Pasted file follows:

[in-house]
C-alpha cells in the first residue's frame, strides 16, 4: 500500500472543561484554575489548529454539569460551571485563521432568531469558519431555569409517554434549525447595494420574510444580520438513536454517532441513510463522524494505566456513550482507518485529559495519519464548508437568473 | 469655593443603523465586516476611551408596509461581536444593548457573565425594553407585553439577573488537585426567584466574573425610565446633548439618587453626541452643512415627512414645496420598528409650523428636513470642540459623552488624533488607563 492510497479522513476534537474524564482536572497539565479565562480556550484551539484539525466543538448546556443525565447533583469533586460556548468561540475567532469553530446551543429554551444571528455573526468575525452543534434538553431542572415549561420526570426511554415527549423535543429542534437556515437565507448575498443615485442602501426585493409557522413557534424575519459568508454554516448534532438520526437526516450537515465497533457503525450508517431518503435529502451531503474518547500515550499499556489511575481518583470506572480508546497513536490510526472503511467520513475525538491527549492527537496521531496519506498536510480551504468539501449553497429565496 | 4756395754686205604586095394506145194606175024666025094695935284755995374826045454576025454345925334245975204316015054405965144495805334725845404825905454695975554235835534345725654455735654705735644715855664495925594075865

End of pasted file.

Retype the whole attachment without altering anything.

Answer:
[in-house]
C-alpha cells in the first residue's frame, strides 16, 4: 500500500472543561484554575489548529454539569460551571485563521432568531469558519431555569409517554434549525447595494420574510444580520438513536454517532441513510463522524494505566456513550482507518485529559495519519464548508437568473 | 469655593443603523465586516476611551408596509461581536444593548457573565425594553407585553439577573488537585426567584466574573425610565446633548439618587453626541452643512415627512414645496420598528409650523428636513470642540459623552488624533488607563 492510497479522513476534537474524564482536572497539565479565562480556550484551539484539525466543538448546556443525565447533583469533586460556548468561540475567532469553530446551543429554551444571528455573526468575525452543534434538553431542572415549561420526570426511554415527549423535543429542534437556515437565507448575498443615485442602501426585493409557522413557534424575519459568508454554516448534532438520526437526516450537515465497533457503525450508517431518503435529502451531503474518547500515550499499556489511575481518583470506572480508546497513536490510526472503511467520513475525538491527549492527537496521531496519506498536510480551504468539501449553497429565496 | 4756395754686205604586095394506145194606175024666025094695935284755995374826045454576025454345925334245975204316015054405965144495805334725845404825905454695975554235835534345725654455735654705735644715855664495925594075865